Money: Practical, Love: Impractical
"Love! -what does that amount to! Will it clothe you? Will it feed you? Will it pay the bills?"
Machinal (Mother), page 17
Money seems to make the world go round, doesn't it? Well of course it does! (according to mother) The young woman (Helen) is in quite a bit of a dilemma: she is faced with marrying someone that she does not love and her mother is putting the idea of love down. Why would her mother be so cold as to scorn love?
The obvious reason is stated right within the quote. Love is not as practical as a means of currency. Money is practical and can provide for the human necessities and desires. Love, on the other hand, merely is an emotion that is too much of a commodity to worry about. But why is that so? I have only read about half of the play thus far, but it is interesting to speculate about love.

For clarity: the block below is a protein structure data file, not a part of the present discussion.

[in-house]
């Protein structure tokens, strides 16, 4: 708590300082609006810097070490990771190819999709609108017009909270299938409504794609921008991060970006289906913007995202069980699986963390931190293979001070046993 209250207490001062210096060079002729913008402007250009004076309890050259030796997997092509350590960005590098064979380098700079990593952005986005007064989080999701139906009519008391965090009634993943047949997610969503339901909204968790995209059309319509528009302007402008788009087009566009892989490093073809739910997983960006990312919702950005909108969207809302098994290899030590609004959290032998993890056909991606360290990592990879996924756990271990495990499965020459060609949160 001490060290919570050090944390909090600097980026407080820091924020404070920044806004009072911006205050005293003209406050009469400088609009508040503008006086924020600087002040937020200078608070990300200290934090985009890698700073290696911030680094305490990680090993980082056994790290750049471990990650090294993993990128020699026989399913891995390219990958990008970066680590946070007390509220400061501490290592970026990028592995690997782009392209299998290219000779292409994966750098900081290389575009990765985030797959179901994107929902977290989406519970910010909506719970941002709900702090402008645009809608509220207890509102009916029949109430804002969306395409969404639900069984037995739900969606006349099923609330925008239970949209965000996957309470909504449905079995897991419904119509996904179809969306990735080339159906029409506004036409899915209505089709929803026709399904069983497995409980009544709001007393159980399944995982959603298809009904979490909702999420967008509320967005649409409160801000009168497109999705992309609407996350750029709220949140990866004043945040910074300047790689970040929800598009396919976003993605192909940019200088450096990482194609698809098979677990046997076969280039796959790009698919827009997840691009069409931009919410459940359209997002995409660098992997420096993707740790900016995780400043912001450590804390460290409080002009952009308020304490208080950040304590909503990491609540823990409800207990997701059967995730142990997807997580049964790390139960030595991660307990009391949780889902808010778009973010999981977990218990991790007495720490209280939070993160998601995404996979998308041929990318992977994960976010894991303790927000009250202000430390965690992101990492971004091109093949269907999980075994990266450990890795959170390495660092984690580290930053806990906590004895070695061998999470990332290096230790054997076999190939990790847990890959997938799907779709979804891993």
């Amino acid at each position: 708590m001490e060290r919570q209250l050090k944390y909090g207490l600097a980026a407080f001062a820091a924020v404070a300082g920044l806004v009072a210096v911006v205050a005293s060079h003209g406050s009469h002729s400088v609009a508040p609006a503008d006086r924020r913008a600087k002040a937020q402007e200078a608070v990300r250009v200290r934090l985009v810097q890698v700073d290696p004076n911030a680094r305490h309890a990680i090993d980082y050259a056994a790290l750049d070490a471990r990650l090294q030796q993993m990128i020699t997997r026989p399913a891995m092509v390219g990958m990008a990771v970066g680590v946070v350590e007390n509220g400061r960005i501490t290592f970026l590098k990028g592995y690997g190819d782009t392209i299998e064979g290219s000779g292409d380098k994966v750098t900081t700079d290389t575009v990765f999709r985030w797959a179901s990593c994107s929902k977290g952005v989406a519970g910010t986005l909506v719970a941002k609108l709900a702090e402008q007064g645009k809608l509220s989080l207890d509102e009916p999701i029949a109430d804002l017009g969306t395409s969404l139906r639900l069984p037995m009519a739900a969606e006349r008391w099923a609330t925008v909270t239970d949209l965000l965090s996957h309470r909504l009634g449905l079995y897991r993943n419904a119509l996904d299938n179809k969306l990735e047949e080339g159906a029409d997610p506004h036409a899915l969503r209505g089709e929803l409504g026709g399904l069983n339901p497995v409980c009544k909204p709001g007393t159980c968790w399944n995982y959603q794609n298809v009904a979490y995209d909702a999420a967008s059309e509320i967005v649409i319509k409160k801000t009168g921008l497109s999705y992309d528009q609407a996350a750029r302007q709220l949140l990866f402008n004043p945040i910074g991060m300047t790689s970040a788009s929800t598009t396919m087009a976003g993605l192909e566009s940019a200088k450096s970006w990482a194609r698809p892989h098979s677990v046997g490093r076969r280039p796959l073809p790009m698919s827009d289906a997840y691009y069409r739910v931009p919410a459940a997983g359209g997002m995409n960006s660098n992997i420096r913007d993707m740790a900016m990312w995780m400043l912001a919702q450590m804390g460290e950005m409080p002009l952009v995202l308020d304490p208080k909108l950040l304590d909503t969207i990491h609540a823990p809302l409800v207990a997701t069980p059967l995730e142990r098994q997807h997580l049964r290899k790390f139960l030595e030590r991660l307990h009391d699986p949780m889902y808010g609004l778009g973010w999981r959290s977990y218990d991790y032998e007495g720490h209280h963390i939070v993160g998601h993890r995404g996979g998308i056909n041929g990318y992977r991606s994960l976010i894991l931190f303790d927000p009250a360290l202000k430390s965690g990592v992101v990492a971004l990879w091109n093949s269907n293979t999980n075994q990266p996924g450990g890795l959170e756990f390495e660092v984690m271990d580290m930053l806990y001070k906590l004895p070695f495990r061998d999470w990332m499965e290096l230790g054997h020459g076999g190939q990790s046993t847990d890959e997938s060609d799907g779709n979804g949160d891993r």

Almost immediately following the above quote, the young woman asks her mother if she had loved her husband. The mother is confused at this question. Perhaps she never truly loved her husband, but had only married him in order to have a means of living. Maybe it goes deeper than that. What if she had experienced the pain of a broken heart, perhaps displaying love for her husband but not receiving any in return? Either way, she holds love as an impractical idea. It cannot do the work of the world for her, and hence, the young woman must marry in order to survive. Love is a commodity that is too expensive, too unpredictable, and too unreasonable to consider.
Whatever reason(s) or lack thereof that the mother had for shunning love, one thing is certain: the young woman is lost without some deeper connection.